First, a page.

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Pesky ants have much to teach us

Is there anyone in Boulder City who didn’t end up with those pesky little ants this summer? They visited my neighbor and friends across town! Me? I had two visits. What a nuisance. And what a quandary for the ecoconscious.

I really wanted to leave them alone. They, after all, are the more indigenous species in our little urbanized habitat. But with the usual human territorial mentality, I found my annoyance turn to real angst as the princess ants and drones attacked my iPhone during my nocturnal reading. Have they no modesty in their nuptial sorties? I had reached my ecoprudent limit!

This being the fourth year of Ants versus Cat, I rose one morning only to find a total inundation of ants in my kitchen. Ants trailing along the floor, up the cabinets, across to a small speck of unidentifiable crumb on my counter. I was a female David against an army of Philistines. While Israel had its God, I had my trusty spray disinfectant, some tasty attractant they could carry back to their colony, and a tube of silicone to seal their entry into my territory. This method of eliminating the little beasts takes care of the invading army immediately for the short term and within 24 hours for the long term.

But while I struggle for control of my environment, I ruminate on the resulting health of their colony. Ants do have their place in our world. And so, to soothe my conscious, I turned to my favorite pastime — research — to learn about these milliliter-size critters and ponder the consequence of their eradication.

The ant lives in a caste world with queens, princesses, soldiers, workers, drones and sometimes slaves. Ants are colonial critters. Each year a new queen (her lot in life is short) strikes out on her own to establish a new colony. She is conniving and ruthless. Her command may range in size from a few dozen individuals to a highly organized colony of millions.

“Individuals” is an appropriate term for these apocrita (is this the root of the term “critter”?) for the ant is an incredibly intelligent, resourceful creature. It lives in a social environment, cooperating in a unified manner, capable of interactive learning and changing its societal role based on its previous experience. Ants divide their labor, communicate and can solve complex problems. No “hive mentality” here!

“Antologists” estimate the total number of ants alive at any one time is in the quadrillions, making the total biomass of all the ants in the world about equal to the total biomass of the human race. This tidbit brings to mind the scene in the movie “Contact,” with the reference to the alien culprit squashing earthlings, earthlings questioning whether the culprit species would blink an eye at our destruction. Species-squashing is sobering knowing there are already ant families no longer extant.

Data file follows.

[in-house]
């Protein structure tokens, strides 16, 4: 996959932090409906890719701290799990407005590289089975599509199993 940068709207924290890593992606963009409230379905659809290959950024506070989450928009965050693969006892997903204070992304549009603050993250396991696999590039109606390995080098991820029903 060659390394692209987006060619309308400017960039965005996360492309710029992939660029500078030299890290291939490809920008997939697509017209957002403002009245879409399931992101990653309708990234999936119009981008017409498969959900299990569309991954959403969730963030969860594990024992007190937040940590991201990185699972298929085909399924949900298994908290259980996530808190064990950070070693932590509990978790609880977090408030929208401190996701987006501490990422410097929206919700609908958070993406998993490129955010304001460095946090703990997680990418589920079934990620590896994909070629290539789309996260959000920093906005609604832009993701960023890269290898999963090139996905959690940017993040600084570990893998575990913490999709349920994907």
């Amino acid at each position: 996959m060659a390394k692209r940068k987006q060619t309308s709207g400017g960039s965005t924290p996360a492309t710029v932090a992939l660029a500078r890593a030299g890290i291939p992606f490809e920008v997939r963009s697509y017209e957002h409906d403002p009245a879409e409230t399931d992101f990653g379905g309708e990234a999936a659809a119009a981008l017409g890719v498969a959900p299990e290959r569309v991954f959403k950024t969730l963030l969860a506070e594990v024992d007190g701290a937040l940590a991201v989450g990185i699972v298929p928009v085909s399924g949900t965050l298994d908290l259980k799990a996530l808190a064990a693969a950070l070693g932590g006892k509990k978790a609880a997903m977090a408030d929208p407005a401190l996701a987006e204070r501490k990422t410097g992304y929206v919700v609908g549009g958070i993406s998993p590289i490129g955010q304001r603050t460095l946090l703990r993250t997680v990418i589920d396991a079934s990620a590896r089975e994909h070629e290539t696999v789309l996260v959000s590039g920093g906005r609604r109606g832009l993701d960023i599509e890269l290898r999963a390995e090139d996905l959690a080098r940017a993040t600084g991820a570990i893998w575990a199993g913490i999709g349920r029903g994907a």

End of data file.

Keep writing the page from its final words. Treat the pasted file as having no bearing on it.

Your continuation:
So, as I pull out my ant bait and spray bottle, why do I care about squashing this invasive intruder? Because they matter, is my answer.

These little critters provide ecological, medicinal, scientific, and even technological and cerebral benefits. Ants have been around since the beginning of time. The Bible references the ant as an example of industry, determination and cooperation. Aesop, Mark Twain, and T.H. White are just a few of the authors using the ant’s qualities to work their story. Native American culture reveres the ant as the very first animal. In Africa, ants are considered messengers of God.

For those not relating to the spiritual benefits of these little critters … ants provide predatory pest control for agriculture. China uses the weaver ant in citrus cultivation. South Africans raid the nests of black ants to harvest (steal) small seeds used in an herbal tea. The mandibles of army ants are used in many countries as surgical sutures. The study of ant behavior has furthered the work of scientists investigating ecology and sociology while computer techies study the ant kingdom in their quest for domain and Web search technology (“foraging trails”).

Does this added knowledge mean my spray bottle and bait will never again be employed against an onslaught? I wish I could say yes, but realistically, I will falter and defend my territory. I will however reach for the silicone first, instead of last, to see if I can block their entry rather than immediately annihilate them.

They provide our world with great service and knowledge. They have much to teach me. We think ourselves the superior species, but they are the more focused, unified society. They may seem the least of this world’s creatures, but in their societies we find masters of cooperation and unity from which we bipeds may gain much insight and wisdom — not the least of which is finally enlightening my husband on the importance of wiping up the counter after he makes his sandwich.

Cat Trico has lived in Boulder City since 2003 and is a past president of the Senior Center and co-founder of the Decker Lake Wetlands Preserve. As an author and editor, she contributed to “Rights, Responsibilities, and Relationships” for youth. She can be reached at cat.circa1623@gmail.com.

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